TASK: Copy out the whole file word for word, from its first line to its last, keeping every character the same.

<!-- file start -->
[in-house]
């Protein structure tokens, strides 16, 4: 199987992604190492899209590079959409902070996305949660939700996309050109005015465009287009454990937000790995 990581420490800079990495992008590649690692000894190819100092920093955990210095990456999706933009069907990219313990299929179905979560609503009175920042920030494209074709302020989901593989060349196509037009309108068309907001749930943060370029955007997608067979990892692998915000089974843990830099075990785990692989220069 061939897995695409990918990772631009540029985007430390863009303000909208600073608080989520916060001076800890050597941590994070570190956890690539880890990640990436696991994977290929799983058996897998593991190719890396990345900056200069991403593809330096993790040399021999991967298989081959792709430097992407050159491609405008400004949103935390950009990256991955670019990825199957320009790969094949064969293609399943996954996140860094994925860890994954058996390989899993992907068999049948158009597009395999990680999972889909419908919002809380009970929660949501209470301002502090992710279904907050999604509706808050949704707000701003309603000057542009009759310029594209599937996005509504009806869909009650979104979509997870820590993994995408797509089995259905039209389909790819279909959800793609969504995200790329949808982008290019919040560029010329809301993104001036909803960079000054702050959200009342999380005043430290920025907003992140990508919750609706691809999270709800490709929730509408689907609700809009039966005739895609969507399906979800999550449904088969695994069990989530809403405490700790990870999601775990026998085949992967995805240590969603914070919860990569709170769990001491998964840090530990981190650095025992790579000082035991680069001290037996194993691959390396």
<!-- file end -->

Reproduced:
[in-house]
């Protein structure tokens, strides 16, 4: 199987992604190492899209590079959409902070996305949660939700996309050109005015465009287009454990937000790995 990581420490800079990495992008590649690692000894190819100092920093955990210095990456999706933009069907990219313990299929179905979560609503009175920042920030494209074709302020989901593989060349196509037009309108068309907001749930943060370029955007997608067979990892692998915000089974843990830099075990785990692989220069 061939897995695409990918990772631009540029985007430390863009303000909208600073608080989520916060001076800890050597941590994070570190956890690539880890990640990436696991994977290929799983058996897998593991190719890396990345900056200069991403593809330096993790040399021999991967298989081959792709430097992407050159491609405008400004949103935390950009990256991955670019990825199957320009790969094949064969293609399943996954996140860094994925860890994954058996390989899993992907068999049948158009597009395999990680999972889909419908919002809380009970929660949501209470301002502090992710279904907050999604509706808050949704707000701003309603000057542009009759310029594209599937996005509504009806869909009650979104979509997870820590993994995408797509089995259905039209389909790819279909959800793609969504995200790329949808982008290019919040560029010329809301993104001036909803960079000054702050959200009342999380005043430290920025907003992140990508919750609706691809999270709800490709929730509408689907609700809009039966005739895609969507399906979800999550449904088969695994069990989530809403405490700790990870999601775990026998085949992967995805240590969603914070919860990569709170769990001491998964840090530990981190650095025992790579000082035991680069001290037996194993691959390396």